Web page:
Cardiac rhythms arising from the atrioventricular (AV) junction occur as an automatic tachycardia or as an escape mechanism during periods of significant bradycardia with rates slower than the intrinsic junctional pacemaker.
The AV node (AVN) has intrinsic automaticity that allows it to initiate and depolarize the myocardium during periods of significant sinus bradycardia or complete heart block. This escape mechanism, with a rate of 40-60 beats per minute, produces a narrow QRS complex because the ventricle is depolarized using the normal conduction pathway. An accelerated junctional rhythm (rate >60) is a narrow complex rhythm that often supersedes a clinically bradycardic sinus node rate (see images below). The QRS complexes are uniform in shape, and evidence of retrograde P wave activation may or may not be present.
Less commonly, the AV junction develops abnormal automaticity and exceeds the sinus node rate at a time when the sinus rate would be normal (see image below). These junctional tachycardias are most often observed in the setting of digitalis toxicity, recent cardiac surgery, acute myocardial infarction, or isoproterenol infusion.
See Can't-Miss ECG Findings, Life-Threatening Conditions: Slideshow, a Critical Images slideshow, to help recognize the conditions shown in various tracings.
The junctional rhythm initiates within the AV nodal tissue. Accelerated junctional rhythm is a result of enhanced automaticity of the AVN that supersedes the sinus node rate. During this rhythm, the AVN is firing faster than the sinus node, resulting in a regular narrow complex rhythm. These rhythms may demonstrate retrograde P waves on ECG findings, and the rates can vary from 40-60 beats per minute.
Changes in autonomic tone or the presence of sinus node disease that is causing an inappropriate slowing of the sinus node may exacerbate this rhythm. Young healthy individuals, especially those with increased vagal tone during sleep, are often noted to have periods of junctional rhythm that is completely benign, not requiring any intervention.
Rarely, the AVN develops enhanced automaticity and overtakes a "normal" sinus node. This occasionally is observed in digitalis toxicity, following cardiac surgery (typically valve replacement), during acute myocardial infarction, or during isoproterenol infusion. Alteration in calcium metabolism in the sarcoplasmic reticulum causes accelerated junctional rhythm.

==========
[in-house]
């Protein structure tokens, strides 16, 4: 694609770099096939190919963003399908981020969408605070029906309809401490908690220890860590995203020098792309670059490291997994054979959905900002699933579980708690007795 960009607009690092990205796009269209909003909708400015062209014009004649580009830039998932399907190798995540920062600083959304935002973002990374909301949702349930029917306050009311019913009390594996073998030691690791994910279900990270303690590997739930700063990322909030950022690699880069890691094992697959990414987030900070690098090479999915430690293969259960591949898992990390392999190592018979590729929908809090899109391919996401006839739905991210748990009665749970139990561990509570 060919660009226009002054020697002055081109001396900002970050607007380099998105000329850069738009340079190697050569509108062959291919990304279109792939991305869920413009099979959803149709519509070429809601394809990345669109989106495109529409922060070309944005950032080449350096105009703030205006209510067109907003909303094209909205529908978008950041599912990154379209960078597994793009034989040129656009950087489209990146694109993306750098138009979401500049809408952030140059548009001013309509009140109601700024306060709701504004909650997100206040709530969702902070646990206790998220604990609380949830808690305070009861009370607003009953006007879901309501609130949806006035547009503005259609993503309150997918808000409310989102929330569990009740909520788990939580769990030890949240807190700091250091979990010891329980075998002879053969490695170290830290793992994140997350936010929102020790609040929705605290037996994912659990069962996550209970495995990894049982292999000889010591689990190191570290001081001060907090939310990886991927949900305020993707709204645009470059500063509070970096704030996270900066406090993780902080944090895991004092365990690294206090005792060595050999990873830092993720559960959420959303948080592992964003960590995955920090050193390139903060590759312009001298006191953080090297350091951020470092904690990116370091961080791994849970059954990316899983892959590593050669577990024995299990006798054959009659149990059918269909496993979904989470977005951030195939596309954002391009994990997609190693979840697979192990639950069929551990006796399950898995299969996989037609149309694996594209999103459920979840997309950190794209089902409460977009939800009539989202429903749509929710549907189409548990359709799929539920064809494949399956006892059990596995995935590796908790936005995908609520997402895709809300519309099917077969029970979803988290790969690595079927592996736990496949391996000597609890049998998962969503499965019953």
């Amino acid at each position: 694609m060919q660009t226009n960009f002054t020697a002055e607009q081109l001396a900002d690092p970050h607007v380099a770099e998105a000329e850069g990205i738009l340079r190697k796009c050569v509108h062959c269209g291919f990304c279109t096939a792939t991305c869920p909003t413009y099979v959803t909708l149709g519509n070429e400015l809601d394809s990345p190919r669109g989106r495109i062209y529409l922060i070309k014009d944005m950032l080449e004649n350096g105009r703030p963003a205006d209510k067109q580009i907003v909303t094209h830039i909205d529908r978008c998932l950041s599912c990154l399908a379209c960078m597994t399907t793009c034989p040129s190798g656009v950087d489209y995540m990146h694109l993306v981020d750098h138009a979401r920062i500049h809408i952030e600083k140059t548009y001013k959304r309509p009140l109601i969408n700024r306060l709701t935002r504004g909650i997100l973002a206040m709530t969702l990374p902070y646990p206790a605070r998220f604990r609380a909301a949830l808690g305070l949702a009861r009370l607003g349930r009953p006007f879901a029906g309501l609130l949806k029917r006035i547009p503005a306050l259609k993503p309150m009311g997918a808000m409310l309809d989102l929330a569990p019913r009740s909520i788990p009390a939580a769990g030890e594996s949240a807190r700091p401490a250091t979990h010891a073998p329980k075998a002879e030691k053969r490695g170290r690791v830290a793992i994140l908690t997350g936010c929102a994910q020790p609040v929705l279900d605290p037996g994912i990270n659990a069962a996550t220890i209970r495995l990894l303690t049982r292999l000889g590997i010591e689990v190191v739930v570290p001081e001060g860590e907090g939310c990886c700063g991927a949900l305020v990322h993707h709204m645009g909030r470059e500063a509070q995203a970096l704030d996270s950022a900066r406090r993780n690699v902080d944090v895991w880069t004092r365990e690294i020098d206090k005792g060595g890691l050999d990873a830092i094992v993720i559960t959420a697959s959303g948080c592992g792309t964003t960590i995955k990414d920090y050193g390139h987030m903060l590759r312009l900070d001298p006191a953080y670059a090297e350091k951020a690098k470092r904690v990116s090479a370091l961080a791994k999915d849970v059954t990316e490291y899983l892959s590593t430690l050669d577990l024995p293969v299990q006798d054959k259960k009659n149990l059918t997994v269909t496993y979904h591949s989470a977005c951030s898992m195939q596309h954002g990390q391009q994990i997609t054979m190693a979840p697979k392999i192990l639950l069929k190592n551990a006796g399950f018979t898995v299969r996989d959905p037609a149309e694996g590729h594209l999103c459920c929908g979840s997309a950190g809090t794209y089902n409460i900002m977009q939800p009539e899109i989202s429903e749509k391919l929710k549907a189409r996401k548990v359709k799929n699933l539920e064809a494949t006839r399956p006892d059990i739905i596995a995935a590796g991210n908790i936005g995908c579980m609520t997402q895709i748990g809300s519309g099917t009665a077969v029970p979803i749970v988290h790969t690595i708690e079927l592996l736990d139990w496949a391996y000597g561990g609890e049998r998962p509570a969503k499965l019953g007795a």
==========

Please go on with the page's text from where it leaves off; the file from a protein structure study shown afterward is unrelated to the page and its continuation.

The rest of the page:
Junctional rhythms are common in patients with sick sinus syndrome or in patients who have significant bradycardia that allows the AV nodal region to determine the heart rate.
The heart rate during a junctional rhythm often determines whether the patient has symptoms.
Presence of AV disassociation can lead to symptoms in patients because of atrial conduction and subsequent contraction when the tricuspid valve is closed (ie, canon a waves).
Periods of junctional rhythm are not necessarily associated with an increase in mortality. If an obvious cause is present, such as complete heart block or sick sinus syndrome, then the morbidity or mortality is directly related to that and not to the junctional rhythm mechanism, which is serving as a "backup rhythm" during the periods of bradycardia. Accelerated junctional rhythms may be a sign of digitalis toxicity.
Junctional escape rhythms, which are common in younger and/or athletic individuals during periods of increased vagal tone (eg, sleep), occur equally in males and females.
This rhythm may occur in persons of any age.
Junctional rhythms during sleep are common in children and in athletic adults.
What would you like to print?